LBJs

Butterfliers have a term (probably borrowed from the birders) for butterflies that are difficult to identify.  “LBJ” stands for “little brown job.”

In the last few days I have been photographing some butterflies that can best be called LBJs.  They are grass skippers–small, active butterflies that have a unique way of resting that reminds people of jet fighters.

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This is a little glassy-wing, Popmeius verna.

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This is the butterfly when its wings are closed.  It has a bunch of subtle little light marks on a dark brown background.  But sometimes the markings are very faint, especially on worn individuals.

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On the same milkweed and at the same time there were a couple of these butterflies.  They look very similar, but don’t have the markings.  Or do they, and are they very faint?

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This is the skipper at rest.  I think it is a dun skipper, Euphyes vestris.  On about six common milkweed plants along the edge of the road there were at least two dun skippers and a half dozen little glassy wings.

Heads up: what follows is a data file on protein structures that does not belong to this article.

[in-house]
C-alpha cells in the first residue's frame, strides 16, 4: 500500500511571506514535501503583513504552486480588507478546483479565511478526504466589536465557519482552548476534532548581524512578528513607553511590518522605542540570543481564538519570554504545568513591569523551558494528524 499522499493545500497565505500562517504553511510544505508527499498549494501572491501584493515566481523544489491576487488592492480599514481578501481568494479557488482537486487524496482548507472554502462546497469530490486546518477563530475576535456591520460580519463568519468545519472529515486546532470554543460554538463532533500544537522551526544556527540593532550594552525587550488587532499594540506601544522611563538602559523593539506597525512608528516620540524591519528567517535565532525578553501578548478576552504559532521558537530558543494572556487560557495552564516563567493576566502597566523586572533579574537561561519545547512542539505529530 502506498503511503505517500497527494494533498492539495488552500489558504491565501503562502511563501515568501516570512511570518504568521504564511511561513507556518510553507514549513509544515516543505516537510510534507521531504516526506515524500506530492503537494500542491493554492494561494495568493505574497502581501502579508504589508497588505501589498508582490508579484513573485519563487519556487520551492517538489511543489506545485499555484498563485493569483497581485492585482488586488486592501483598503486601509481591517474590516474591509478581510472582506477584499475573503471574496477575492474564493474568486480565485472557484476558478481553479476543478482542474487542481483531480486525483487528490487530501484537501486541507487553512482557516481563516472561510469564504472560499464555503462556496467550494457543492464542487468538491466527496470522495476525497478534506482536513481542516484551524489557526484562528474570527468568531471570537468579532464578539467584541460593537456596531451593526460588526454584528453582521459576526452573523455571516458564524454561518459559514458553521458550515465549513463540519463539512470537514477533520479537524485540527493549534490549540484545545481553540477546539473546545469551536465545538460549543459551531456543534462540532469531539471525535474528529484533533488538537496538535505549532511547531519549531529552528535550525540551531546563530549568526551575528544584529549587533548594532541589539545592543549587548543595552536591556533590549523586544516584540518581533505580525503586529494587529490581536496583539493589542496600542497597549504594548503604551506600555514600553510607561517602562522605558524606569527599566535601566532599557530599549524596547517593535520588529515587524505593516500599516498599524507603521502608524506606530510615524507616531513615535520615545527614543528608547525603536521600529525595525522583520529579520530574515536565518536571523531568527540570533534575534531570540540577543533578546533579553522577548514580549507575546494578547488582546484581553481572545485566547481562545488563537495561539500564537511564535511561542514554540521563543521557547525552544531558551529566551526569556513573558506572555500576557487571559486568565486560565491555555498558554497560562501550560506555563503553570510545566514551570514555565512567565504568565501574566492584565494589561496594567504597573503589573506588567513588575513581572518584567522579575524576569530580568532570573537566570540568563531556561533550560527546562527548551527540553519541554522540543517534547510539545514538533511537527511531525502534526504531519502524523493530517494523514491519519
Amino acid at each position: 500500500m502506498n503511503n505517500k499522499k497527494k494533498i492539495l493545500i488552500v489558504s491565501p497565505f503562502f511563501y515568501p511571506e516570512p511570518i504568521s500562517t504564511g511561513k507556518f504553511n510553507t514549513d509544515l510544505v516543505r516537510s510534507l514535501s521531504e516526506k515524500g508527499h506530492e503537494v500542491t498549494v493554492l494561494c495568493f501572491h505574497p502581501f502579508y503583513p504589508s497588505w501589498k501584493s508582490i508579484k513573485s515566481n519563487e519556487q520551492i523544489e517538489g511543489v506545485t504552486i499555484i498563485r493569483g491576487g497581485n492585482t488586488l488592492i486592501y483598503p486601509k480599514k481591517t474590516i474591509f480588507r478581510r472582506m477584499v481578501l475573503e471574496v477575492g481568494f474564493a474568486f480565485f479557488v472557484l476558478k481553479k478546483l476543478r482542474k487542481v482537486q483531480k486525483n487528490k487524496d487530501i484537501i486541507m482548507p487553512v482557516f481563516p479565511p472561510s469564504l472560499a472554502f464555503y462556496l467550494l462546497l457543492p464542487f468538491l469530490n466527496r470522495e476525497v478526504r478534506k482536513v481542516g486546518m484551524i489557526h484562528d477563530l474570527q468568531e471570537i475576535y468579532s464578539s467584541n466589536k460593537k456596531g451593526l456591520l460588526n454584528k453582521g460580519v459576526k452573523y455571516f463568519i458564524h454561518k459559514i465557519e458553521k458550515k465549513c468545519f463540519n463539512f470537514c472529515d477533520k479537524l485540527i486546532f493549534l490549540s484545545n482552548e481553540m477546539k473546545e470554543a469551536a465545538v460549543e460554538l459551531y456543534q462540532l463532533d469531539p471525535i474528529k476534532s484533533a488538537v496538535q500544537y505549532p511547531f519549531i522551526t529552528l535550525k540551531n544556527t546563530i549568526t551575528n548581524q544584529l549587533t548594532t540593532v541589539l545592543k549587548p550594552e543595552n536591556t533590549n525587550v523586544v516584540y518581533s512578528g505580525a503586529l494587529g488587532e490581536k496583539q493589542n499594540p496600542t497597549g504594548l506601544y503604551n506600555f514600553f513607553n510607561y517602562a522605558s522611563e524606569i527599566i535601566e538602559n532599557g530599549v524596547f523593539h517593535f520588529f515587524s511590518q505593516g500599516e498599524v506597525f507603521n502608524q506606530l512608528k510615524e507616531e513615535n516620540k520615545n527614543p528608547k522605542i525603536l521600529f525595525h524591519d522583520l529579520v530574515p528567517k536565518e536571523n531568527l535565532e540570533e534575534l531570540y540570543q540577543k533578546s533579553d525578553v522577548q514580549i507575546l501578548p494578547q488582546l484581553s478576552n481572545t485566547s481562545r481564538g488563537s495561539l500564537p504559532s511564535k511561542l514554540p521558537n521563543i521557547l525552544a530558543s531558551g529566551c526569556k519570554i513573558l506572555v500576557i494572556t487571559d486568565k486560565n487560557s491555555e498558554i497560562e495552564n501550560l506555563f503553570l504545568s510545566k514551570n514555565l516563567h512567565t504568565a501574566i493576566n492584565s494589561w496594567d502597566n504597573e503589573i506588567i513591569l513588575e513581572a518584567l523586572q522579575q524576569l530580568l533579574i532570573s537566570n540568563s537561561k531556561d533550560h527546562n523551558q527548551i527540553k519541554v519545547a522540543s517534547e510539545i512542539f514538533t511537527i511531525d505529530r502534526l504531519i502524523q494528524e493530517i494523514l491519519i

About a week later I found this skipper in our flower garden:

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This is a crossline skipper, Polites origenes.  Looks kind of  similar to the other two, doesn’t it?

Here is what it looks like in the jet fighter pose:

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I am pretty certain on the IDs of these butterflies–maybe not quite as certain on the dun skipper as for the others.  What tips the scales is that I have a number of photos of the same individuals, so I can see some of the markings from different angles.

These butterflies are sometimes called “witches” because no one can tell which is which.

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About the roused bear

Nature photographer from central Iowa.
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